Off we went again, our gallant gang of four, this time in search of the rare Brown hairstreak at Butterfly Conservation’s Alners Gorse reserve in Dorset.
This reserve is beautiful, the colourful swathes of wildflowers reminiscent of a painting by Monet or Van Gogh, the wide range of trees providing diverse habitats for local wildlife and welcome shade for butterfliers on yet another hot summer’s day.
Unfortunately, the Brown hairstreaks eluded us, and most of the other 20-odd people wandering around the reserve, staring intently, as we were, at bramble bushes, hedgerows and oak trees.
One person, on turning a corner in the path, had almost bumped into a Brown, but the butterfly immediately flew off and wasn’t seen again. A couple said they’d seen one high in a tree but much tree staring failed to produce another sighting.
Still, there were butterflies in abundance and my list for the day totalled a very respectable seventeen: Silver-washed fritillary, Purple hairstreak, Comma, Peacock, Red admiral, Painted lady, Essex skipper, Small skipper, Small white, Green-veined white, Common blue, Small copper, Brimstone, Meadow brown, Ringlet, Gatekeeper and Speckled wood. My companions also saw Marbled white, bringing the group total to eighteen – I was obviously staring at a tree at that time!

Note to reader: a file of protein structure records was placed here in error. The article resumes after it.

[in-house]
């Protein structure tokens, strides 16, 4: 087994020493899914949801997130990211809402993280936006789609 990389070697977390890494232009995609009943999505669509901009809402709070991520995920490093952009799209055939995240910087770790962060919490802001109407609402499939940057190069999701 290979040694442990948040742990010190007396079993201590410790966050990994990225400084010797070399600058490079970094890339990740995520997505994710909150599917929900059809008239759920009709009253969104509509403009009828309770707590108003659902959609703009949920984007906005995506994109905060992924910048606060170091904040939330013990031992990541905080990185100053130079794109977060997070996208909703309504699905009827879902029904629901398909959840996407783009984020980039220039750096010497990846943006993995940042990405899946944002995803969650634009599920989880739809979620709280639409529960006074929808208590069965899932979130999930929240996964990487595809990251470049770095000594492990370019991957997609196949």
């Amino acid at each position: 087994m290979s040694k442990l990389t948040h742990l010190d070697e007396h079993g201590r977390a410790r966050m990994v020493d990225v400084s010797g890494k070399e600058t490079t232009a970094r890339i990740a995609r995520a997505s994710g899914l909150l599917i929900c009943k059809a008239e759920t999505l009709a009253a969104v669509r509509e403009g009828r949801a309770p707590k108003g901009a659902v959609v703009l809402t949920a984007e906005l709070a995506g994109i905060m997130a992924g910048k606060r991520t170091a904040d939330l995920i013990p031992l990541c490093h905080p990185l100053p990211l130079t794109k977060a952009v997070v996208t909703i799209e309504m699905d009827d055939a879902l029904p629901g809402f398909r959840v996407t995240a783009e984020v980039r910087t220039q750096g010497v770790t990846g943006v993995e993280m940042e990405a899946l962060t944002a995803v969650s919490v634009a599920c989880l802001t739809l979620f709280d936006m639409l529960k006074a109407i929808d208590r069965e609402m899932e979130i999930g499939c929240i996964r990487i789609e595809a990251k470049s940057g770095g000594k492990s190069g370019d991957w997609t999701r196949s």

Alners Gorse is a well known site for Marsh fritillaries – now finished for this year, and we saw large numbers of other insects – hoverflies, bees, flies, crickets and grasshoppers, and several species of dragonfly, so it’s well worth a visit at any time of the year.